> P.S. I guess that, if sort is going to produce a non-trivial,
> *consistent* order, a function CMP passed as the value of its cmp
> parameter must satisfy the following properties:
>
> 0. CMP(x, y) must be non-zero for some elements x, y of the list;
> 1. anti-symmetry: sign(CMP(x, y)) must be equal to -sign(CMP(y, x));
> 2. transitivity: if sign(CMP(x, y)) equals sign(CMP(y, z)), then
> sign(CMP(x, z)) must be equal to sign(CMP(x, y)).
>
> In (1) and (2), sign() stands for the function
>
> -1 if x < 0
> sign(x) = 0 if x == 0
> 1 if x > 0
>
> I suppose that all bets are off if these properties are not satisfied,
> though the documentation does not make this entirely clear, as far
> as I can tell. (If I'm wrong about this alleged omission, please
> point me to the part of the docs that I missed.)



 
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Laszlo Nagy
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      10-01-2009
Is this a homework?

> Challenge: to come up with a sorting task that cannot be achieved
> by passing to the sort method (or sorted function) suitable values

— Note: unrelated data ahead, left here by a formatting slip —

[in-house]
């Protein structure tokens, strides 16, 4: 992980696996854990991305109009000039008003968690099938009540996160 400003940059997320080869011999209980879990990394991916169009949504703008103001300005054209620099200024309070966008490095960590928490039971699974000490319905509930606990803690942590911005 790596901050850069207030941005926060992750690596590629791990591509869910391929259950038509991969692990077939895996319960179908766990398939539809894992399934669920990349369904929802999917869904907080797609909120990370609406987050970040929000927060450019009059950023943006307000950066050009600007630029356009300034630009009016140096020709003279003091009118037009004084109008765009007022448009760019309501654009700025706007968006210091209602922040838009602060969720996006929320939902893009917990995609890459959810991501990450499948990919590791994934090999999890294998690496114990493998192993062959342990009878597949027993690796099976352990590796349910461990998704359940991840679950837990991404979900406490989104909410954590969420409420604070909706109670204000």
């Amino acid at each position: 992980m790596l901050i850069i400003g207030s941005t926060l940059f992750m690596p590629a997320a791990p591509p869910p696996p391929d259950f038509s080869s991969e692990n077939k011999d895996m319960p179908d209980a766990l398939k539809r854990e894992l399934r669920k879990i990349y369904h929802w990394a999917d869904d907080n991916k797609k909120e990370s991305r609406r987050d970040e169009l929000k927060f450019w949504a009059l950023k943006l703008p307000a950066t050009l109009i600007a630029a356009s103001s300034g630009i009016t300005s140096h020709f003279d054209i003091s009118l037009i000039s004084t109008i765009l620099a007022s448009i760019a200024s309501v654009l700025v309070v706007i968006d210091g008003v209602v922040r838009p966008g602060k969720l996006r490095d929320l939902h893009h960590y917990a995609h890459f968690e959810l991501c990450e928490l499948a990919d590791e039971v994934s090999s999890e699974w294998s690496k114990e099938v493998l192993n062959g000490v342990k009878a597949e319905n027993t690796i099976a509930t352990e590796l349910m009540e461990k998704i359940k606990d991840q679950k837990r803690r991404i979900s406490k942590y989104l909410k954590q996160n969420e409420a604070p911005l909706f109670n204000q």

> for its key and reverse parameters, but instead *require* giving
> a value to its cmp parameter.
>

Let me put up this question: how do you define the difference between an
object to be sorted in the list, and the passed "suitable value" that is
used for finding the position for the object in the list. If the only
difference is that they need to be different Python objects, then you
can always use [x] instead of x. This value is perfectly suitable.

If you could give us somewhat stronger requirements regarding keys and
objects, we may give you a different answer.

Best,

Laszlo


 
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Laszlo Nagy
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      10-01-2009

>> can be achieved (to a very good approximation at least) with
>>
>> scrambled = some_list.sort(key=lambda x: random())
>>
>> Is there a real-life sorting task that requires (or is far more
>> efficient with) cmp and can't be easily achieved with key and
>> reverse?
>>

>
> The core developers don't think there is one. list.sort() no longer supports
> the cmp parameter in 3.x.
>

LOL

BTW if you really want to sort a list then you can. Using keys or
values, it doesn't matter. The op's question has no practical usage.
REALLY looks like a homework.

L

 
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Ethan Furman
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      10-01-2009
Laszlo Nagy wrote:
>